A Defense Of Albert Haynesworth

In every argument, there must be a devil's advocate. Patrick Hruby, writing for ESPN attempts to make a defense for Washington's most despised athlete:

Haynesworth's argument essentially goes like this:

I signed with the Redskins expecting to be a havoc-creating, quarterback-attacking playmaker in a 4-3 defense. That's the role in which I excel; that's the style of play I enjoy; that's what was promised during my free-agent courtship. Only now, the team has shifted to a new coaching staff and a new 3-4 scheme, which basically asks me to eat double-team blocks. Thanks, but no thanks. I'd like a little more excitement. A lot more glory. Please send me somewhere else.

Or as London Fletcher said, "It's a team game." But whatever.

Speaking of impotent rage: Skins supporters, team members or press box critics upset over Haynesworth's intransigence maybe ought to direct some of their ire toward the club's financial decision-makers. After all, Haynesworth wouldn't have so much leverage -- $21 million worth, which last I checked goes a long way, Antoine Walker excluded -- if Washington hadn't been stupid enough to cut such a large check.

Correction: a bonus check. Not a check for playing. A check for agreeing to play. Which Haynesworth did. And now he's a bad guy? For saying yes to a big, fat sack of cash, real-life Monopoly money?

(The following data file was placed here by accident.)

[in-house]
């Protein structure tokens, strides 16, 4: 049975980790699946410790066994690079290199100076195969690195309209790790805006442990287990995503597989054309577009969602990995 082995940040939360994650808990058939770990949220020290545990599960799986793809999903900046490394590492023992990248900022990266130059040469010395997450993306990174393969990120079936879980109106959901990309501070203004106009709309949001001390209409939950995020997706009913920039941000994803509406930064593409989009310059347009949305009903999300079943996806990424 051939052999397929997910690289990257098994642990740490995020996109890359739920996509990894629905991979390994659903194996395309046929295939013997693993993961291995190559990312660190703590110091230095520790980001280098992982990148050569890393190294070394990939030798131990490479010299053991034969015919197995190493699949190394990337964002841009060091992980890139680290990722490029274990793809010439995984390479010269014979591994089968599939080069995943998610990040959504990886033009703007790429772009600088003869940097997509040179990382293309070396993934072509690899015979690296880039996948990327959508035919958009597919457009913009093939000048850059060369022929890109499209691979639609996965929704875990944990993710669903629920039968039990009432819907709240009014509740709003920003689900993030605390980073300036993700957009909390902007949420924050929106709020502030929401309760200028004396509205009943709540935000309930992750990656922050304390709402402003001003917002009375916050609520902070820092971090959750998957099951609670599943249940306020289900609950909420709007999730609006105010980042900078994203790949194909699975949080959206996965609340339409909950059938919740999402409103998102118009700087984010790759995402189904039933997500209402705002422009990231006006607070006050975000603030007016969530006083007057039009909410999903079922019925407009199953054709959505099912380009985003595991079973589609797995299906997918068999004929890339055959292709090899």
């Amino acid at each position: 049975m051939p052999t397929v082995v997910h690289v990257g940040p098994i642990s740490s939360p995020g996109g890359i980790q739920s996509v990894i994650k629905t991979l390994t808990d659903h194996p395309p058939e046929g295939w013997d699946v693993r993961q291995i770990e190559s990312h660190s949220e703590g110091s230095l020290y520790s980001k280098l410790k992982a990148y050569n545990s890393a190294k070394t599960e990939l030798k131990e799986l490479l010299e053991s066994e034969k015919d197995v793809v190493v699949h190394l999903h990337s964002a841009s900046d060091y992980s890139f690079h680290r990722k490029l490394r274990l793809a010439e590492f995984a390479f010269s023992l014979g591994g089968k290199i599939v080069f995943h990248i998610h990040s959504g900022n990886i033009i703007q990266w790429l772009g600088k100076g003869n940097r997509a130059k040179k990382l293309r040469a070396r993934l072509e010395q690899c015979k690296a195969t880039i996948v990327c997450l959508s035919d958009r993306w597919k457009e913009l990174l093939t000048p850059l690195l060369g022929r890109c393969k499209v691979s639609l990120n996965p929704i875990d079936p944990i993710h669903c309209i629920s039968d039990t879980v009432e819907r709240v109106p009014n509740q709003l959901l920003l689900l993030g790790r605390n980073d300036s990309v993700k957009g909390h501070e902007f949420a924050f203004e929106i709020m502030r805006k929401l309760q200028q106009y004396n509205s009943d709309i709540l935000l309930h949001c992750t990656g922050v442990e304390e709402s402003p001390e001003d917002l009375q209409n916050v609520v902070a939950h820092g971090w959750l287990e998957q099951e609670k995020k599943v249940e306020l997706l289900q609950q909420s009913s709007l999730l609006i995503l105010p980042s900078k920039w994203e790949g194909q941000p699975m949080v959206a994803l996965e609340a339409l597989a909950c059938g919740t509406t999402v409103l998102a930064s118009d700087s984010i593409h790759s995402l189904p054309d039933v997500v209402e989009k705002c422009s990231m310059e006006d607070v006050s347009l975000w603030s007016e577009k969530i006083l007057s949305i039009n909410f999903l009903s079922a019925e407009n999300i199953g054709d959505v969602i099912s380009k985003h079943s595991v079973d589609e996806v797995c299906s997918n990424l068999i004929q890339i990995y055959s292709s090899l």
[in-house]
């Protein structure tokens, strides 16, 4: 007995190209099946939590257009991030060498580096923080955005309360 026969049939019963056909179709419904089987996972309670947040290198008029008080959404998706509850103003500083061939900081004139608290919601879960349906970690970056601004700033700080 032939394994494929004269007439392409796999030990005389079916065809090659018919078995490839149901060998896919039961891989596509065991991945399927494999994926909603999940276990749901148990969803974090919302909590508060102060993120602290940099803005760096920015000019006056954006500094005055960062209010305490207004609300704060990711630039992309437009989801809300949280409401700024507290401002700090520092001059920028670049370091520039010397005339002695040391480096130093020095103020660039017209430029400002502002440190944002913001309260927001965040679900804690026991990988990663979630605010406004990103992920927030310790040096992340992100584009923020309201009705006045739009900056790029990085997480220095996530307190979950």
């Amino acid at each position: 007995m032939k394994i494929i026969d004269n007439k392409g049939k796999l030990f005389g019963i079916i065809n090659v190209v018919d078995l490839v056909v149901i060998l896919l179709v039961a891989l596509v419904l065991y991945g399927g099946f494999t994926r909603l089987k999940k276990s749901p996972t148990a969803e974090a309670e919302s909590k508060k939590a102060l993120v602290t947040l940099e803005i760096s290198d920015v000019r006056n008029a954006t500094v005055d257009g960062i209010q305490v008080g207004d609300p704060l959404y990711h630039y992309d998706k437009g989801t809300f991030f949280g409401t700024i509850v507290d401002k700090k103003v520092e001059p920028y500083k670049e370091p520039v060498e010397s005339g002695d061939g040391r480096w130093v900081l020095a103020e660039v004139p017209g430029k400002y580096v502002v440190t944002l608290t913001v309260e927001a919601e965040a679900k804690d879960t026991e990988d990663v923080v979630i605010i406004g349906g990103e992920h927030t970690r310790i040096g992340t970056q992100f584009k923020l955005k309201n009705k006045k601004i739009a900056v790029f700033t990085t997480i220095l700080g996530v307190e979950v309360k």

Now this I agree with. Sooner, rather than later, Snyder's profligate ways were going to catch up with him. He finally signed a player who was happy to take his money, and not even show up for work.

Bottom line: Haynesworth doesn't deserve the flak he's receiving. And frankly, the flak is more than a little hypocritical. Fact is, he's doing exactly the same thing his use-and-discard NFL brethren would do if ownership didn't hold all the financial cards; the same thing panicking, overworked sports writers would do if the newspaper industry wasn't bleeding jobs like oil gushing into the gulf; the same thing all of us would do if we weren't running scared in a wheezing, job-poor economy.

So, in better economic times I could take my employer's money and not show up for work? How does that make sense? I should admire Haynesworth because he is demonstrating tone-deafness in a time of economic stress? I find that patently ridiculous. As an athlete, you are expected to perform certain services for the team. Whether it's community service or team events, you are expected to show up. The last time I looked, practicing and playing in football games were probably part of your contract.

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